MORE RAP THAN HIP HOP Essence’s sophomore effort delivers.
There’s a solid local contingent that will tell you Essence is the best MC in Maine. How you’d even define that is a legitimate question, but it’s hard to argue that for pure vocal delivery, the way the words roll off her lips, her enunciation, she is unassailable.
Having dropped the “Lady” from her performing alter-ego (hey — Macklemore used to be Professor Macklemore, but you don’t hear that much nowadays) since 2011’s debut full-length Right Now, Essence recently released a sophomore effort, An Unseasonable Spring, which does nothing to diminish her burgeoning reputation as a rapper. Like Shane Reis’s debut this year (which is unsurprising, considering their work together), this is a piece more “rap” than “hip-hop,” whereby the production is relatively minimal and straightforward, serving most importantly as a platform on which to lyrically dance.
Which isn’t to say it’s rudimentary. With a healthy dose of long-time collaborator O*Zee, the samples, piano riffs, and horn blasts are always tasteful alongside snare-heavy beats, with the occasional heavy bass when Essence wants to get aggressive. Like with “Push,” where she teams up with production by Beat Blocked and MC Alyssa Marie, plus Kristina Kentigian, who does chorus vocals for four songs here. It’s an equality anthem, part and parcel with Essence’s uphill battle as a female rapper, in a slice of the industry where “women ain’t promoted/That’s for shaking asses/Making master think we’re only here, to serve as viewing pleasure.”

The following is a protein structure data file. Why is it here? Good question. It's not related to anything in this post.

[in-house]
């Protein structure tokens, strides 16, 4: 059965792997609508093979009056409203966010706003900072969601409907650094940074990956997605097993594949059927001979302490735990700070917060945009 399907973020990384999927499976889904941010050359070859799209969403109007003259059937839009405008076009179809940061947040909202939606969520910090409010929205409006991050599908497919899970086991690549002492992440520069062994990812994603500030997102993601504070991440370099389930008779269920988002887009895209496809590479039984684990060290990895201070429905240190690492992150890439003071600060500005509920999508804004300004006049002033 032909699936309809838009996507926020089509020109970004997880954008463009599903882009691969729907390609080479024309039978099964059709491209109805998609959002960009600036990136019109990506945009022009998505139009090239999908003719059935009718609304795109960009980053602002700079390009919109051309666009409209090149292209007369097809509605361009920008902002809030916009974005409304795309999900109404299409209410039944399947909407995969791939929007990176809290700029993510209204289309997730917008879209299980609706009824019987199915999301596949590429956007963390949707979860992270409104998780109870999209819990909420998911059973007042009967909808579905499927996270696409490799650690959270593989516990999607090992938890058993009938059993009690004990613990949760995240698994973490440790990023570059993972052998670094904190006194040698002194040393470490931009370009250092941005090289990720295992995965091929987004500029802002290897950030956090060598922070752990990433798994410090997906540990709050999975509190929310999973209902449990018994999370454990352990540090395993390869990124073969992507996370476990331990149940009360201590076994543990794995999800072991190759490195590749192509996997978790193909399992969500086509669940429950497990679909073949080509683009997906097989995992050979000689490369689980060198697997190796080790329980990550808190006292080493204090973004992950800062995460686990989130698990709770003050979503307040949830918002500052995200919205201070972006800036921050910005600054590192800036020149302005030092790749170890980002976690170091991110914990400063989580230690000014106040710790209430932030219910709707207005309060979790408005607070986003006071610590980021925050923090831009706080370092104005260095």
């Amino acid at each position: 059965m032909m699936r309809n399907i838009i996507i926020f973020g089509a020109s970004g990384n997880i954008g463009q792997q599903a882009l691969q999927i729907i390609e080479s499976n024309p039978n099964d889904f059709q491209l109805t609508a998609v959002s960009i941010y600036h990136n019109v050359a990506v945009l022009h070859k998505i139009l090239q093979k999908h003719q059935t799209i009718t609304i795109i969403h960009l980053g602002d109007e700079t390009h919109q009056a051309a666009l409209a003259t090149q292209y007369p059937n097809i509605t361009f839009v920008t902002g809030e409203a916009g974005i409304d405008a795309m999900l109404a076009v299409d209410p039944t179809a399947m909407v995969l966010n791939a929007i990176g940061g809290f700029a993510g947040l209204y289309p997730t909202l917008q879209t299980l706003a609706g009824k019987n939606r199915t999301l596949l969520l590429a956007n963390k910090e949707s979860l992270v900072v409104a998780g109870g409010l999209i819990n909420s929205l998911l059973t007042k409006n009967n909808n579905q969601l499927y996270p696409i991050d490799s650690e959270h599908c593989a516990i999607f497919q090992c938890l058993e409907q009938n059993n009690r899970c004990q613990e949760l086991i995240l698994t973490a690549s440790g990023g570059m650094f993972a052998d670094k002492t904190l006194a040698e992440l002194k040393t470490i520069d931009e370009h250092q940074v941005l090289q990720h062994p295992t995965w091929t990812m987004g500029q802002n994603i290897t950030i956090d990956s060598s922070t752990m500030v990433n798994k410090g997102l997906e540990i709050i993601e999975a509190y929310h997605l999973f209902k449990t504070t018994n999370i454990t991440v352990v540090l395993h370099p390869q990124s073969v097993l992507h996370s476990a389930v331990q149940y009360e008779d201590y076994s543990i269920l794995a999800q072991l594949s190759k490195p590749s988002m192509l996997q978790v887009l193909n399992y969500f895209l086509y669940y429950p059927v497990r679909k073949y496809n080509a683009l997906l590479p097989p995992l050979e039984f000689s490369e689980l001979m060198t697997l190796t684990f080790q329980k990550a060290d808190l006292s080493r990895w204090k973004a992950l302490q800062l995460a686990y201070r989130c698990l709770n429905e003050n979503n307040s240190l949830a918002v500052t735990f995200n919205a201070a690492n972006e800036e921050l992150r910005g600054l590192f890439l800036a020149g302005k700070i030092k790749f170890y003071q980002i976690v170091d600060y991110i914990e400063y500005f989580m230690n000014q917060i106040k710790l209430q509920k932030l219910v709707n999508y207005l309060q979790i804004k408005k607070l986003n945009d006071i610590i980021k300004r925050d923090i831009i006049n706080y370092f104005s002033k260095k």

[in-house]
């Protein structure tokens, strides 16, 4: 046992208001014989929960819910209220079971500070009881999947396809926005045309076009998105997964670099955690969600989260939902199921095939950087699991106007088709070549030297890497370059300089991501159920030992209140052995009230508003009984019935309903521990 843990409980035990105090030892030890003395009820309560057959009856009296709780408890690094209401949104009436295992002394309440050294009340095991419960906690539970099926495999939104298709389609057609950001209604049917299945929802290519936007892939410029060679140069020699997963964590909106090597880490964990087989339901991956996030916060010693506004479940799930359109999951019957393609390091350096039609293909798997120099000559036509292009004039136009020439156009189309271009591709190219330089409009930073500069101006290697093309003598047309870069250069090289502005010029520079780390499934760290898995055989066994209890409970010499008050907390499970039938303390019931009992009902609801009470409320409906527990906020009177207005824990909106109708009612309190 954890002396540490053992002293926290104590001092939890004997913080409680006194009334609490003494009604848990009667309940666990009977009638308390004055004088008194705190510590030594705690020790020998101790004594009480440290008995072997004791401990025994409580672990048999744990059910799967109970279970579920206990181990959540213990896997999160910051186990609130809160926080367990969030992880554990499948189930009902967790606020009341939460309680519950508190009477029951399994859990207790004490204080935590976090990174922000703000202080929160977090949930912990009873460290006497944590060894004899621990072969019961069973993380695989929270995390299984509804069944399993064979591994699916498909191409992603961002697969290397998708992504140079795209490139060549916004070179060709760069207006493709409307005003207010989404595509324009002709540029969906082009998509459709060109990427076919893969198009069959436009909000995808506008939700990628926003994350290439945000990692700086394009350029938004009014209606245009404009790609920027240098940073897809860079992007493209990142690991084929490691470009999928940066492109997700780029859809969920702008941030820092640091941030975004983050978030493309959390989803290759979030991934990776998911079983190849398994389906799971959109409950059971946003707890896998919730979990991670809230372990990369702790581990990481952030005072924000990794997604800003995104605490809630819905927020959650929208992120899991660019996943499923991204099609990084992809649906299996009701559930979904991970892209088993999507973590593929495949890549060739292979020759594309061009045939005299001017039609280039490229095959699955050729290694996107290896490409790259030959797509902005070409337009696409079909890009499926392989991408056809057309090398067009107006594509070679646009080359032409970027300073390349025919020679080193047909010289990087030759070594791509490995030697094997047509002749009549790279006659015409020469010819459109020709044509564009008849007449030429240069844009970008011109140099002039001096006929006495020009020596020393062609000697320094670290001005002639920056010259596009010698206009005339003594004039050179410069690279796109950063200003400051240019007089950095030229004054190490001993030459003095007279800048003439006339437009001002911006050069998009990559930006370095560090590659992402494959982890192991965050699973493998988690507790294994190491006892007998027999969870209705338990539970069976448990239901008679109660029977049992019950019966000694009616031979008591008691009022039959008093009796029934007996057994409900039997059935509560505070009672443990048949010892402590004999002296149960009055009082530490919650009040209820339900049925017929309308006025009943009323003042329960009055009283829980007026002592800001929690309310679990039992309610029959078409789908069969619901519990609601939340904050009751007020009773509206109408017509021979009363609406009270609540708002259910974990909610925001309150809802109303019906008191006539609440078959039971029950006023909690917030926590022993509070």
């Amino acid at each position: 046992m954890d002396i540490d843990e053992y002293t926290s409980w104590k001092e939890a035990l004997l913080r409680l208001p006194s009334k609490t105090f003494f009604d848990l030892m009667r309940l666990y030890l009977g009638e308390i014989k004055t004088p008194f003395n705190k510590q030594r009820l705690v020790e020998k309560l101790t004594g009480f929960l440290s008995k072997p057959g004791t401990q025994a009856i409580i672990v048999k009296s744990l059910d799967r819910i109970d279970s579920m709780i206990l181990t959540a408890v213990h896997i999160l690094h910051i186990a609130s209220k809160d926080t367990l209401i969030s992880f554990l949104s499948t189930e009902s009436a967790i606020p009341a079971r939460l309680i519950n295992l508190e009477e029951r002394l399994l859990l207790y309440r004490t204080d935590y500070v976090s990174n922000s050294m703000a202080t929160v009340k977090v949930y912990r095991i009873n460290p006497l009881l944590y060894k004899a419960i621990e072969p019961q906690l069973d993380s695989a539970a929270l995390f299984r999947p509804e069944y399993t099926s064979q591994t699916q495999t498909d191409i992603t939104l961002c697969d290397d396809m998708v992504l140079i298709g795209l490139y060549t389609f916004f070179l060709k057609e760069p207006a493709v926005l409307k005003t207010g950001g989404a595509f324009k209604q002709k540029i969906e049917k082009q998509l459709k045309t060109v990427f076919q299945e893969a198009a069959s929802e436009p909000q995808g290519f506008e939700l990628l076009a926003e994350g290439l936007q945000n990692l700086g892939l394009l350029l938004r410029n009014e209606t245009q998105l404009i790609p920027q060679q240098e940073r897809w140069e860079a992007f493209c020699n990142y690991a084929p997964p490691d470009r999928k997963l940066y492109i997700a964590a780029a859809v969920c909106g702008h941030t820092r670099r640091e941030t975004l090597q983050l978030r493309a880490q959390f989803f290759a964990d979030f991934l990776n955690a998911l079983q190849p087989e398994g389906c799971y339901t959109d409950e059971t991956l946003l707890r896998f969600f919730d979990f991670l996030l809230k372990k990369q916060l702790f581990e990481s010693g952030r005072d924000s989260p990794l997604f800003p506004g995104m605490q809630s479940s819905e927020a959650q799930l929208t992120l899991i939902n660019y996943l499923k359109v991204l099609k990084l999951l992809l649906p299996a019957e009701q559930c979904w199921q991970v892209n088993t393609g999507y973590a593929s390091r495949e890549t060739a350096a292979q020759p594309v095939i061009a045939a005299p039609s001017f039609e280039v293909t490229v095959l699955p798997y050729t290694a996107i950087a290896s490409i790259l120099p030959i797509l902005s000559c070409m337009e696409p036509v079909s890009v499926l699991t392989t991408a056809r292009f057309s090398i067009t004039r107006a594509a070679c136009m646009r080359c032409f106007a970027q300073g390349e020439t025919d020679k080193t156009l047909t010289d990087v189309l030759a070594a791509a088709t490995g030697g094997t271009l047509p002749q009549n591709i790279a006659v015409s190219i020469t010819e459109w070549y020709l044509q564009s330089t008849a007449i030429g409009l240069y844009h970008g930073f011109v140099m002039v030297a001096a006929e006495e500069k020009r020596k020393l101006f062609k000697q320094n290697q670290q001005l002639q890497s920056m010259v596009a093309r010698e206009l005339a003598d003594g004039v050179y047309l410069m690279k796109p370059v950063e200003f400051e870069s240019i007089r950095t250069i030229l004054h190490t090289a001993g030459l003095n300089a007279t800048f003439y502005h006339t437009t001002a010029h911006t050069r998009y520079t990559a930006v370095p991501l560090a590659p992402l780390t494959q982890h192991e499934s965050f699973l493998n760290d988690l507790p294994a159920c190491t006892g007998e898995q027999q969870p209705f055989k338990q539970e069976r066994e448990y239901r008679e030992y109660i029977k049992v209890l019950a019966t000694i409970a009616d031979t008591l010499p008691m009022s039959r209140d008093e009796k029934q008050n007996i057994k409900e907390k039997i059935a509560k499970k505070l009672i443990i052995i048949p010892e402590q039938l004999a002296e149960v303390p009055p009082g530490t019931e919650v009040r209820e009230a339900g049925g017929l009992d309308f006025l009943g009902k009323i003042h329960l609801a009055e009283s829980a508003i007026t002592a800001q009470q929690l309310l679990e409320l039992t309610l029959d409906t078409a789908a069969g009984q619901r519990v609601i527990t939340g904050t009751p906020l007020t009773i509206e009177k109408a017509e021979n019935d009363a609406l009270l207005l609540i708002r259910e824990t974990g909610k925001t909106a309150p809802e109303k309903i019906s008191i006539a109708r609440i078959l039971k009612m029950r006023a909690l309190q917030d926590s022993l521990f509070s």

It follows close on “Halo,” where she pulls off an immaculate verse of clipped and sibilant syllables while describing the rudeness she’s had to endure from guy rappers because “she doesn’t fit that mold.” It’s hard to imagine a bigger douche than some inferior guy giving Essence a hard time because she’s a woman.
Well, maybe it’s the guy trying to win battles by disparaging his opponent with homophobic teasing. Essence tackles that in “Critical Thinking,” a tight broadside that comes in under three minutes and shows maturity for acknowledging that even she doesn’t always have it in her to call out every instance of “faggot” being thrown around the hip-hop stage: “My integrity is eaten for playing into it.”
But it’s not all political screed here by any means. The title track is surprisingly playful, built on a familiar bit of strings and steel guitar, and featuring a sing-song, almost-Gaga chorus: “You know I’ll be poolside with my hands up high/Just chillin’ in the breeze and I don’t care if it’s a million degrees.” But when she chuckles to herself, there ain’t a lot of mirth there. Essence wears her emotions on her sleeve and I wouldn’t call her happy-go-lucky.
The love songs here, like “Price of Love,” are hardly odes. With a bass-bass-snare beat and a bit of jazz piano, she sets up a situation that could best be called settling — “we gotta take the best reality and live it the same” — and then makes it sound more tortured with the Kentigian chorus: “I keep on pushing, you keep on pulling/But like a square into a circle, the pieces just don’t fit no more.” Also, that sounds just a little bit dirty, right?